A Royal Shakespeare Company boss has led the tributes to Sir Ian Holm’s “rare and magnificent talent” following his death at the age of 88.
Artistic director Gregory Doran described him as “one of the RSC greats”.
The acclaimed actor, whose death was announced on Friday, joined the Stratford-based theatre company in 1958.
Mr Doran added: “Ian perfectly expressed the cross-fertilisation between classics and new writing that Peter Hall forged in the early days of the RSC.
“He married the technique of a classical Shakespeare actor and the intense naturalism and economy of style of a modern tradition…
“Ian was entirely original. Entirely a one-off.
“He had a simmering cool, a compressed volcanic sense of ferocity, of danger, a pressure cooker actor, a rare and magnificent talent.
“There’s a great spirit gone.”
Actress Mia Farrow recalled her experience of working with Sir Ian during and RSC production of The Iceman Cometh when he developed stage fright.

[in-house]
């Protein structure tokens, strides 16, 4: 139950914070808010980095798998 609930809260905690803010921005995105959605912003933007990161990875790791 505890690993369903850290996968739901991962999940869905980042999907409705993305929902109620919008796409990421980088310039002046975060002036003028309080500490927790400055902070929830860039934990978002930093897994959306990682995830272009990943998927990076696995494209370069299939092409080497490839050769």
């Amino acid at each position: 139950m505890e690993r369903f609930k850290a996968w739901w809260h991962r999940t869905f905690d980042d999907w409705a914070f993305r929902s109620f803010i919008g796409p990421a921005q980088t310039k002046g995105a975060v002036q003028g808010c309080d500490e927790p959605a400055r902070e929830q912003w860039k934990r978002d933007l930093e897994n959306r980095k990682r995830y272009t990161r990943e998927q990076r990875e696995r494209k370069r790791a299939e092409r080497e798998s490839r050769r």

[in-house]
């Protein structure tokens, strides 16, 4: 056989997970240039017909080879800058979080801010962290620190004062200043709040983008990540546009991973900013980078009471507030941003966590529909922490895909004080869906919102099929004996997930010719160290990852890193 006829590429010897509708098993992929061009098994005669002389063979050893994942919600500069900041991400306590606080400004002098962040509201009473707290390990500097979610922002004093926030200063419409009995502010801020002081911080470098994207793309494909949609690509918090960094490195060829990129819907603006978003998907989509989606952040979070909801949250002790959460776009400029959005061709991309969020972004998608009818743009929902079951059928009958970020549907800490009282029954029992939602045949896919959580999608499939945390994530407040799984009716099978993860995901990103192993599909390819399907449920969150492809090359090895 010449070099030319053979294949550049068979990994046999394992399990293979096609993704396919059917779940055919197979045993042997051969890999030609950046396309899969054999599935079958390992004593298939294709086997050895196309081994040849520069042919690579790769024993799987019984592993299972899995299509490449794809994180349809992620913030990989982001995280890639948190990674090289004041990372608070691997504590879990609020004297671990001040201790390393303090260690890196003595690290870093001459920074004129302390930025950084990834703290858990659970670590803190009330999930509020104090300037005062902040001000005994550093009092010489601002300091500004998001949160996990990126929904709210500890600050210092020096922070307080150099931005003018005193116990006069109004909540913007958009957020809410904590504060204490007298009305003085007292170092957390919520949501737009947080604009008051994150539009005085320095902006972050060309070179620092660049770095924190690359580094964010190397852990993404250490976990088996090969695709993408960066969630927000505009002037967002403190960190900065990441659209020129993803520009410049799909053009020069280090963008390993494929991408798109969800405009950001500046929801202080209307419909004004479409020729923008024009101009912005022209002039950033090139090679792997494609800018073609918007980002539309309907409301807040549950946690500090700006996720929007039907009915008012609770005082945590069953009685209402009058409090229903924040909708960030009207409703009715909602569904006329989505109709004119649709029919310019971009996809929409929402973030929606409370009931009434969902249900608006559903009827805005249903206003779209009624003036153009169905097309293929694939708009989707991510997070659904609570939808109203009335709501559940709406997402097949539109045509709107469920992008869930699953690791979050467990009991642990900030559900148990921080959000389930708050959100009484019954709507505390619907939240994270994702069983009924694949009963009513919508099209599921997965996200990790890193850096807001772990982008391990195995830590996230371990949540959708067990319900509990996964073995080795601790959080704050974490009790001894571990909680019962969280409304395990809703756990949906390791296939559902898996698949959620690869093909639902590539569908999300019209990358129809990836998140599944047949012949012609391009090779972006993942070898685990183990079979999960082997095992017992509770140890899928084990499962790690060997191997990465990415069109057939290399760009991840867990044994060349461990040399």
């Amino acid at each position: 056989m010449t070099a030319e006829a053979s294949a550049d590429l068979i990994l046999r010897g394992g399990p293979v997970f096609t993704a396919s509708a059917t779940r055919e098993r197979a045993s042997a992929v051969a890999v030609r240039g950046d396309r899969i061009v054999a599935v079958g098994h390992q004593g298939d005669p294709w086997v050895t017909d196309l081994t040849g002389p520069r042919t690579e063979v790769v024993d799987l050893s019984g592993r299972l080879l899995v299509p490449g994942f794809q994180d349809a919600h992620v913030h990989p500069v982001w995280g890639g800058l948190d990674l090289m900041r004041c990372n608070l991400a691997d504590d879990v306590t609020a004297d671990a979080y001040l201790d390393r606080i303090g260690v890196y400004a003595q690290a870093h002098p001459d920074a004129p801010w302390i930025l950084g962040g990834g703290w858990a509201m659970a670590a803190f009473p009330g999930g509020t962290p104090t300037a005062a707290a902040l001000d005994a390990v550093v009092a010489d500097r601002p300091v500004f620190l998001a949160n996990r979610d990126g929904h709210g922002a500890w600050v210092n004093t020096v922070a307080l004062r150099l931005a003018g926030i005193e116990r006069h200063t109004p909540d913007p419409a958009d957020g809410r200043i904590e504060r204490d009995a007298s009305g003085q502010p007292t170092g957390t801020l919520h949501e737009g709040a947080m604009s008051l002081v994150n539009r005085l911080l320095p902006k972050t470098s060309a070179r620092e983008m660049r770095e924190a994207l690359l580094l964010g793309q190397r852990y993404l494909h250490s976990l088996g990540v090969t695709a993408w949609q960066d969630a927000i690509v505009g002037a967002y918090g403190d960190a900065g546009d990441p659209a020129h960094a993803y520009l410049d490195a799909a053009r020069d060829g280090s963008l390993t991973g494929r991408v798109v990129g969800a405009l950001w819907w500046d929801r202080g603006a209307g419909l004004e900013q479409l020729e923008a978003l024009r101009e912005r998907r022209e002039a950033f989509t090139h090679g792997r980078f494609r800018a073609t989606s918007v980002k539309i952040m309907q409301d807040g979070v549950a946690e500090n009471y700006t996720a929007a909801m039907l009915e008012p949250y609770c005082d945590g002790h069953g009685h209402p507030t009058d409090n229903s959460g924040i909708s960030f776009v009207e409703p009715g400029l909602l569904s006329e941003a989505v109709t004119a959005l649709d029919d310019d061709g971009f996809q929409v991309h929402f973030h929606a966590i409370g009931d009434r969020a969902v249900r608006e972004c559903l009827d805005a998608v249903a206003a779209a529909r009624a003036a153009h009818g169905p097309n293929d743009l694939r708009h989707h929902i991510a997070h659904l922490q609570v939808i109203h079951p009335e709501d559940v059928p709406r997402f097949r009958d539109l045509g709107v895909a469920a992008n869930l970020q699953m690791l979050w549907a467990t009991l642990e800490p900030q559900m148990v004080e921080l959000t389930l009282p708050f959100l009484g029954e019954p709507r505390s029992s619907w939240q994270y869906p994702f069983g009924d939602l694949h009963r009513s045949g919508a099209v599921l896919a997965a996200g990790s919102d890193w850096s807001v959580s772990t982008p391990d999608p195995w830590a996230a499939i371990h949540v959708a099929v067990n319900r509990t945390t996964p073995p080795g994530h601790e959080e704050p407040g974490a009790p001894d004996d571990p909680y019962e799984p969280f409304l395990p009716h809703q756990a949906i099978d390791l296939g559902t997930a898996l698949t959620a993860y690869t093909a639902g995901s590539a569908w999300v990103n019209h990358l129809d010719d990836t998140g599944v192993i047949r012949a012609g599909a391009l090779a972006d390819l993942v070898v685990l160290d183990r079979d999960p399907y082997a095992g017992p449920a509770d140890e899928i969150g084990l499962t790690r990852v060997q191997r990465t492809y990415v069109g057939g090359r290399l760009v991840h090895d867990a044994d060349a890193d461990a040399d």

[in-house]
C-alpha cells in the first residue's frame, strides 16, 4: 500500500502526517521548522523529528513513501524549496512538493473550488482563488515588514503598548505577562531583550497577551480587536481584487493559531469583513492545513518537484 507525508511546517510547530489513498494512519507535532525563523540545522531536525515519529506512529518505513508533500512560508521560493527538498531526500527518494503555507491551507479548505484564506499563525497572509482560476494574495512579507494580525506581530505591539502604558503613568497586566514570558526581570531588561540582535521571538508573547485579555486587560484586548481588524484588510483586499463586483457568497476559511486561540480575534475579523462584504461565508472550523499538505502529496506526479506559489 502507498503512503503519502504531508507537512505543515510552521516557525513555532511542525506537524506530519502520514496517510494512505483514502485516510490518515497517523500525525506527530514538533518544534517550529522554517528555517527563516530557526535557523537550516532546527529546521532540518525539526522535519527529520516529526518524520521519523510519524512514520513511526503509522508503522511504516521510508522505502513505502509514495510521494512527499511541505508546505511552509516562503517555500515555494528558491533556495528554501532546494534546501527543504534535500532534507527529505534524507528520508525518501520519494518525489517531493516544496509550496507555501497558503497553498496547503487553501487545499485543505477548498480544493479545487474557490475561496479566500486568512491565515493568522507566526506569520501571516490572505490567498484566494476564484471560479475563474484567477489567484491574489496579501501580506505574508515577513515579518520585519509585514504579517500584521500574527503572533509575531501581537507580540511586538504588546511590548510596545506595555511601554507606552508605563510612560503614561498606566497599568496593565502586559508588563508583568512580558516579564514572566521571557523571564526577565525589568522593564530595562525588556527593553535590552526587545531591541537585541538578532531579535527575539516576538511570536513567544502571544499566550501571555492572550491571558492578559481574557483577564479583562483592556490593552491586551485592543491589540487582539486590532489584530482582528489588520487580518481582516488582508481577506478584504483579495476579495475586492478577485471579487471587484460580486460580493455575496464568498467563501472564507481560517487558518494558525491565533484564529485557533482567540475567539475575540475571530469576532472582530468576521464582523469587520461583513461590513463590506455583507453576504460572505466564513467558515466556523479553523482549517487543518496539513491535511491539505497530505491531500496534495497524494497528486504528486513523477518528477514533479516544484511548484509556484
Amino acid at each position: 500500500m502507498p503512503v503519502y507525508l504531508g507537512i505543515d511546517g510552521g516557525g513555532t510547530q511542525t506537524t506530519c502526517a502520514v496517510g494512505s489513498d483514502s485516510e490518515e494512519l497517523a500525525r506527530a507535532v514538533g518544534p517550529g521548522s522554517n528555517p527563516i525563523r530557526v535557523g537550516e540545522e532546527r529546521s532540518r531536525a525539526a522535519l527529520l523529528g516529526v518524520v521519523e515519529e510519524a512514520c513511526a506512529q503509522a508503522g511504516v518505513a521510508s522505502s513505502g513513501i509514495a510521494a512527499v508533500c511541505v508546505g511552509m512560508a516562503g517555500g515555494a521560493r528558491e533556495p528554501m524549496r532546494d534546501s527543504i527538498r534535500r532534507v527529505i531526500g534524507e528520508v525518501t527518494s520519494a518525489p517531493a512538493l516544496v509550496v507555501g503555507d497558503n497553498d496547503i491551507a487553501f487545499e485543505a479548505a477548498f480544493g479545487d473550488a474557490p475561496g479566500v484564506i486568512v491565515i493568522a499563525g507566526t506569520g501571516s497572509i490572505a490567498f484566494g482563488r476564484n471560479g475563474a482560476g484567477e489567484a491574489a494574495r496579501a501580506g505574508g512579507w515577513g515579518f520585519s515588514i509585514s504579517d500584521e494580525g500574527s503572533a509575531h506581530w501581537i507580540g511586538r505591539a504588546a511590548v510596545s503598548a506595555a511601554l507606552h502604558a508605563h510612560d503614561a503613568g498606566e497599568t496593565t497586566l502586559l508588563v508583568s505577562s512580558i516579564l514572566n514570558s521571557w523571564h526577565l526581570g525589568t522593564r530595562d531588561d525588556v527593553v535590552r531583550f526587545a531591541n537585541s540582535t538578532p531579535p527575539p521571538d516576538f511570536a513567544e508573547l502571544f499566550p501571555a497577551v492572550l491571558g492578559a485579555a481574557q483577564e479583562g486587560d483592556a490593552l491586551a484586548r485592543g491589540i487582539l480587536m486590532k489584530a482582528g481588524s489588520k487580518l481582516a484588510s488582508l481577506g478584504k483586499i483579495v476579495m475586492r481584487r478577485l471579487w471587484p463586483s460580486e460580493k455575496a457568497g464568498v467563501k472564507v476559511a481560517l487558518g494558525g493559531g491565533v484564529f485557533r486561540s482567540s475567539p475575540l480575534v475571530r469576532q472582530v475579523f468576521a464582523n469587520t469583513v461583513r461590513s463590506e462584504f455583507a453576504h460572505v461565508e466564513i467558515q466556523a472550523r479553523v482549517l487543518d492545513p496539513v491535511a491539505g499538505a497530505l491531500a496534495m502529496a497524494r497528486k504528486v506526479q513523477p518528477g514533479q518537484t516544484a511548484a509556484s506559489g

“Awful news that Ian Holm has died,” she said, adding: “He was among the giants of the theatre.
“We met while working at the RSC where, mid-performance of Iceman Cometh, terror seized him and he left the stage – for 14 years.”
She added that he was an “unfailingly brilliant” actor.
Comedian Eddie Izzard described Sir Ian as a “great”.
He added: “Wonderful actor and it’s so sad to see him go. Farewell, you did great work Sir.”
The National Theatre paid tribute to Sir Ian in a post on their official Twitter page.
It said: “We’re very sad to hear that Ian Holm has passed away.
“He was an extraordinary actor and we have wonderful memories of his performance at the National Theatre as King Lear.”
Bafta said in a statement that they are “very sorry to hear of the death of Ian Holm”, while comedian Robert Webb described him as a “splendid actor”.
Actor Reece Shearsmith said that Sir Ian had “a lifetime of incredible performances”.